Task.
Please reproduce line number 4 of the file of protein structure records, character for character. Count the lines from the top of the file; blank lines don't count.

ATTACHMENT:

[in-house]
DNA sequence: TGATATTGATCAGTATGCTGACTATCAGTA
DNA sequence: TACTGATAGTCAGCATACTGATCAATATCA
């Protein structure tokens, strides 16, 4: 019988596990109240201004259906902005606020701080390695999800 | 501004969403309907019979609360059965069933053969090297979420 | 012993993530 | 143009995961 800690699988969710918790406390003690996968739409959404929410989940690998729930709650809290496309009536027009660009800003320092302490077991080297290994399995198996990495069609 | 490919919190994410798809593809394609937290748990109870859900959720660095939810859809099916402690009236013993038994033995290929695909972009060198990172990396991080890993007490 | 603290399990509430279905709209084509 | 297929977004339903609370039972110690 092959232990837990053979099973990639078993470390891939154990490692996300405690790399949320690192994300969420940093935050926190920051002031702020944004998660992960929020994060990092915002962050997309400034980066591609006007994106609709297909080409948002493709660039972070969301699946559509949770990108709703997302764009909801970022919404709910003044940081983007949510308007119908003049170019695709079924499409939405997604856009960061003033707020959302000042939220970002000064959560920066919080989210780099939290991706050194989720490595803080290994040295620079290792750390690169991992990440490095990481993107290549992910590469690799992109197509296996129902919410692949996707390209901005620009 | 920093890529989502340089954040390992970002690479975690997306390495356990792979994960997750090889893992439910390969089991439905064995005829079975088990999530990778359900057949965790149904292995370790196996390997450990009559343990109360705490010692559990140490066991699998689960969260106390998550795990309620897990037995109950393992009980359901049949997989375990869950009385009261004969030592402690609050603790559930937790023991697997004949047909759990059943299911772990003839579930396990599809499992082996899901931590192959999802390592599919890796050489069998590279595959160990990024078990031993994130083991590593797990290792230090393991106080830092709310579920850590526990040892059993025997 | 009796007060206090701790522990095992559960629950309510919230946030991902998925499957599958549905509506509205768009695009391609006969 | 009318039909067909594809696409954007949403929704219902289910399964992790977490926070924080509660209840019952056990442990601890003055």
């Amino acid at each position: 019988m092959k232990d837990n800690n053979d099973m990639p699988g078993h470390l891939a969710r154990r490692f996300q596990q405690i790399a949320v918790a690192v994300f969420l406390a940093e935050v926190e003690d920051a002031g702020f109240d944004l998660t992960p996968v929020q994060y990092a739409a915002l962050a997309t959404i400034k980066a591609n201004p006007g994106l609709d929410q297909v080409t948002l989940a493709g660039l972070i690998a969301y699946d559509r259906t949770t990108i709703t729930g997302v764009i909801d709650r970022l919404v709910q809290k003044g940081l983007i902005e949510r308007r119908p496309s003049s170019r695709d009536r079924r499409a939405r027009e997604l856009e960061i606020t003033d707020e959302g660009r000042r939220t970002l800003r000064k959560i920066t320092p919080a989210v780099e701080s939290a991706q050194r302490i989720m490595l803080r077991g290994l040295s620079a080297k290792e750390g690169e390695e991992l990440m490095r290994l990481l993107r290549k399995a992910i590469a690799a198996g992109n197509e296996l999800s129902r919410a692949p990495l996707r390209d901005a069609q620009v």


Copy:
């Protein structure tokens, strides 16, 4: 019988596990109240201004259906902005606020701080390695999800 | 501004969403309907019979609360059965069933053969090297979420 | 012993993530 | 143009995961 800690699988969710918790406390003690996968739409959404929410989940690998729930709650809290496309009536027009660009800003320092302490077991080297290994399995198996990495069609 | 490919919190994410798809593809394609937290748990109870859900959720660095939810859809099916402690009236013993038994033995290929695909972009060198990172990396991080890993007490 | 603290399990509430279905709209084509 | 297929977004339903609370039972110690 092959232990837990053979099973990639078993470390891939154990490692996300405690790399949320690192994300969420940093935050926190920051002031702020944004998660992960929020994060990092915002962050997309400034980066591609006007994106609709297909080409948002493709660039972070969301699946559509949770990108709703997302764009909801970022919404709910003044940081983007949510308007119908003049170019695709079924499409939405997604856009960061003033707020959302000042939220970002000064959560920066919080989210780099939290991706050194989720490595803080290994040295620079290792750390690169991992990440490095990481993107290549992910590469690799992109197509296996129902919410692949996707390209901005620009 | 920093890529989502340089954040390992970002690479975690997306390495356990792979994960997750090889893992439910390969089991439905064995005829079975088990999530990778359900057949965790149904292995370790196996390997450990009559343990109360705490010692559990140490066991699998689960969260106390998550795990309620897990037995109950393992009980359901049949997989375990869950009385009261004969030592402690609050603790559930937790023991697997004949047909759990059943299911772990003839579930396990599809499992082996899901931590192959999802390592599919890796050489069998590279595959160990990024078990031993994130083991590593797990290792230090393991106080830092709310579920850590526990040892059993025997 | 009796007060206090701790522990095992559960629950309510919230946030991902998925499957599958549905509506509205768009695009391609006969 | 009318039909067909594809696409954007949403929704219902289910399964992790977490926070924080509660209840019952056990442990601890003055």